Warren Buffett Calls State's Public Pension Debt a 'Disaster'

Warren Buffett
Warren Buffett / Getty Images

Legendary investor Warren Buffett said he wouldn’t "walk into liabilities" by expanding in states like Illinois or New Jersey, which carry billions of dollars in pension debt.

In an interview with CNBC, the Oracle of Omaha was asked about how he sees unfunded pension liabilities affecting the economy in the next ten years.

"In the public sector, you know, it's a disaster," he said. "...if I were relocating into some state that had a huge unfunded pension plan, I'm walking into liabilities."

He told CNBC anchor Becky Quick that kind of debt creates uncertainty about how politicians would go about paying for it.

"I'll be here for the life of the pension plan and they will come after corporations, they'll come after individuals. They're going to have to raise a lot of money," he said.

Buffett didn't directly refer to Illinois or New Jersey, saying only "praise by name, criticize by category."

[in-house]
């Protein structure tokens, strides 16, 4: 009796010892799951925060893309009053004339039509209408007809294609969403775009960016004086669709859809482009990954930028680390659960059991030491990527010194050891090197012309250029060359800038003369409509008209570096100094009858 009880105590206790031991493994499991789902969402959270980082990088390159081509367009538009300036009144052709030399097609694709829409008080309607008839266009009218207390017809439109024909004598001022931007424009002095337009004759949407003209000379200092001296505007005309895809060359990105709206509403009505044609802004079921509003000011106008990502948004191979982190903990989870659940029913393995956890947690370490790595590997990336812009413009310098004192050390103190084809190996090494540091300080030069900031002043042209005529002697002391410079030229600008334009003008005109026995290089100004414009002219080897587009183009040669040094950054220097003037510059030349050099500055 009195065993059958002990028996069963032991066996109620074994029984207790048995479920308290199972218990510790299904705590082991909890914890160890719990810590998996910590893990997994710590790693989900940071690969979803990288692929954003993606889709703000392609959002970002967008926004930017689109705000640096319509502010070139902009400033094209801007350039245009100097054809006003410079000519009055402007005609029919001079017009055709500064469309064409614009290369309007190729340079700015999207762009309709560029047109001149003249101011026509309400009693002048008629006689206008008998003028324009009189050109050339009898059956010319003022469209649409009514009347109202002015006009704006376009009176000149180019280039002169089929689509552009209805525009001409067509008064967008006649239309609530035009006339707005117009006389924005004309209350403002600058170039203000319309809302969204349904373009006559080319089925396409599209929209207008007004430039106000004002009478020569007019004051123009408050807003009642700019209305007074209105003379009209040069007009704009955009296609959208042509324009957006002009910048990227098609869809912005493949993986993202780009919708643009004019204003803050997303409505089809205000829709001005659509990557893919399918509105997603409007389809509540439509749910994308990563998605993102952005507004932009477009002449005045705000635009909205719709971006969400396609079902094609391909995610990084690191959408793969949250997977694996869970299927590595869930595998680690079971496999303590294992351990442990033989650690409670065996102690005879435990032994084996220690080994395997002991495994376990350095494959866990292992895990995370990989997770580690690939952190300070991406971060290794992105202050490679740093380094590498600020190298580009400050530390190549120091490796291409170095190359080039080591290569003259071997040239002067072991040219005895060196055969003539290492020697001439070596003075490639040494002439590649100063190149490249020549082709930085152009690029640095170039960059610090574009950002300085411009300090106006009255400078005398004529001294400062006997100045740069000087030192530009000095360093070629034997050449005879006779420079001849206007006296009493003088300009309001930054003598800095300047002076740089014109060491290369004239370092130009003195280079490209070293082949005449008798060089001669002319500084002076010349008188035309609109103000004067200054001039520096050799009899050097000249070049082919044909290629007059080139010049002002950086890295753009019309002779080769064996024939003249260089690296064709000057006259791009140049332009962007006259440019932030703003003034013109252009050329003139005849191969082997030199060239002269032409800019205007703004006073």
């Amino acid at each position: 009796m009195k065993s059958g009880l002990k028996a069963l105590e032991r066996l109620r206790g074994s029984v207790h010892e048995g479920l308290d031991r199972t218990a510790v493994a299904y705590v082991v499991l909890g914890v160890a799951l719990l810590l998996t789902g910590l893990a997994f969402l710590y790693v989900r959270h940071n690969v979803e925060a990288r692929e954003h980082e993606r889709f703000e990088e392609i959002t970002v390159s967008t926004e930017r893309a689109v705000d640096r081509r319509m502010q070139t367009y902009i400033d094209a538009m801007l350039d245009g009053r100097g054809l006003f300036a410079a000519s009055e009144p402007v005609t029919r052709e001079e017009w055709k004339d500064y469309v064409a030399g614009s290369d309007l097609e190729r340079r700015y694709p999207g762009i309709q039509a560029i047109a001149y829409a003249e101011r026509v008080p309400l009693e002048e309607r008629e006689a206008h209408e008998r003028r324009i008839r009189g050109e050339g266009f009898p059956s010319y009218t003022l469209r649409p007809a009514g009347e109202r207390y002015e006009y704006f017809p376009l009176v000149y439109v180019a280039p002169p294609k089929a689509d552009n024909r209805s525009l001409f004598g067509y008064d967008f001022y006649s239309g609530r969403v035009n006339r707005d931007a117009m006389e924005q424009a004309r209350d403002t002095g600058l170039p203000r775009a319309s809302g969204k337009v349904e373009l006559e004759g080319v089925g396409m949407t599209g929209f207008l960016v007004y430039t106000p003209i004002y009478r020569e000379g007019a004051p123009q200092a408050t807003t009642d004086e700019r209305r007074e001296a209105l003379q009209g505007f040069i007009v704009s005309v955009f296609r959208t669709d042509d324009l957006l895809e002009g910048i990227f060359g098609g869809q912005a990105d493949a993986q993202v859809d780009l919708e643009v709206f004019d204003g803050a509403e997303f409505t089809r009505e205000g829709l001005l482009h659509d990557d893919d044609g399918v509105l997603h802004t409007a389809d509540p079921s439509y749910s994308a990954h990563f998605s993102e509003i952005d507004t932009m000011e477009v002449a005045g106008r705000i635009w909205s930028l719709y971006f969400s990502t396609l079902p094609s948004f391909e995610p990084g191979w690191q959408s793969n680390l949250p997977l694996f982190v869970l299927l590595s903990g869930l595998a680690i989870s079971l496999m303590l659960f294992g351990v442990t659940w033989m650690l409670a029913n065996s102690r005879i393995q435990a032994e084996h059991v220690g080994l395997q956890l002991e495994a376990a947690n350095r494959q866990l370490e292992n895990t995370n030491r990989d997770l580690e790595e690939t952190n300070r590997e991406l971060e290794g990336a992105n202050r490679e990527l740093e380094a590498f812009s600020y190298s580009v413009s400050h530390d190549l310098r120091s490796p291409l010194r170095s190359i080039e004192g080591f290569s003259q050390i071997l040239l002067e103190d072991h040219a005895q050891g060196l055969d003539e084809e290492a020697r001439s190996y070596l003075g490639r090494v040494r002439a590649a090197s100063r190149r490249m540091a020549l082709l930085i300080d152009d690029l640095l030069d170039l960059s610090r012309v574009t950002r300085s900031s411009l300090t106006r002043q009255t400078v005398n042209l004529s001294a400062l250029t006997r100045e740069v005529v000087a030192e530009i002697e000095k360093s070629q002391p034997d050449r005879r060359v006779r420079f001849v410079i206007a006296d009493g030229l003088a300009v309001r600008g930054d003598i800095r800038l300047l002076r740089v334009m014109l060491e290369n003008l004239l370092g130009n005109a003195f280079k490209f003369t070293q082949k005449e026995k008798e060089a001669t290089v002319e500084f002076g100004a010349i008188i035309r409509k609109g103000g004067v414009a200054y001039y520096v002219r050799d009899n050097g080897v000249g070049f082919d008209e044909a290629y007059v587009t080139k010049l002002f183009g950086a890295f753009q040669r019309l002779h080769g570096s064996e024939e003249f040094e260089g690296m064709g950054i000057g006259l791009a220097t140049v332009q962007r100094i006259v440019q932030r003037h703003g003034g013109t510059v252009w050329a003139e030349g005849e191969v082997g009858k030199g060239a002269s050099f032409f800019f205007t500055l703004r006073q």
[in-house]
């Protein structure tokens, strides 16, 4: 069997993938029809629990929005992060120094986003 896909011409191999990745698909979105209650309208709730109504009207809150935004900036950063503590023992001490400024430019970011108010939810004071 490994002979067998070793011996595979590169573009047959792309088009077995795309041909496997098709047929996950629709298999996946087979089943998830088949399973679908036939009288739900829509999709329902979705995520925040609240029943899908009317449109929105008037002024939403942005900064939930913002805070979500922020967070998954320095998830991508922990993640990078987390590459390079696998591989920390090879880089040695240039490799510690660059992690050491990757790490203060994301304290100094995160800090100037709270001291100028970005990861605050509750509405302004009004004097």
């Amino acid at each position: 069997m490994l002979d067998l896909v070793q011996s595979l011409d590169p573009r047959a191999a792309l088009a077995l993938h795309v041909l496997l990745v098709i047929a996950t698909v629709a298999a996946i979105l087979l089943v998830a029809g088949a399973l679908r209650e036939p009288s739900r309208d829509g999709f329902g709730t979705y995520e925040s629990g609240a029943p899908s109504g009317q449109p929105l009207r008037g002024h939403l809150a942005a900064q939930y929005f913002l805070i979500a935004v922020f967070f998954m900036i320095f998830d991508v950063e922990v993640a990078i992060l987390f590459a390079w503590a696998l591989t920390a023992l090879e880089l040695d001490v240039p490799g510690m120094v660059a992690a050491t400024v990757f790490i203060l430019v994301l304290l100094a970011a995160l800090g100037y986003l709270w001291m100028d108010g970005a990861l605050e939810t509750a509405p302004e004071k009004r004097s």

Conservative estimates put Illinois’ unfunded pension liability at $135 billion, more than nearly any other state in the country. That’s not including the future cost of retiree healthcare, estimated to cost more than $50 billion.

Buffett’s investment firm, Berkshire Hathaway, owned a small portion of Chicago-based Archer Daniels Midland but sold that stake off in 2013.

Berkshire Hathaway does own other companies in Illinois, notably the Marmon Group, a holdings company based in Chicago that was founded by Gov. J.B. Pritzker’s uncles.

Warren Buffett's son, Howard Warren, worked for ADM in the 1990s and was later appointed sheriff of Macon County. His term in that office ended last November.

Published under: Warren Buffett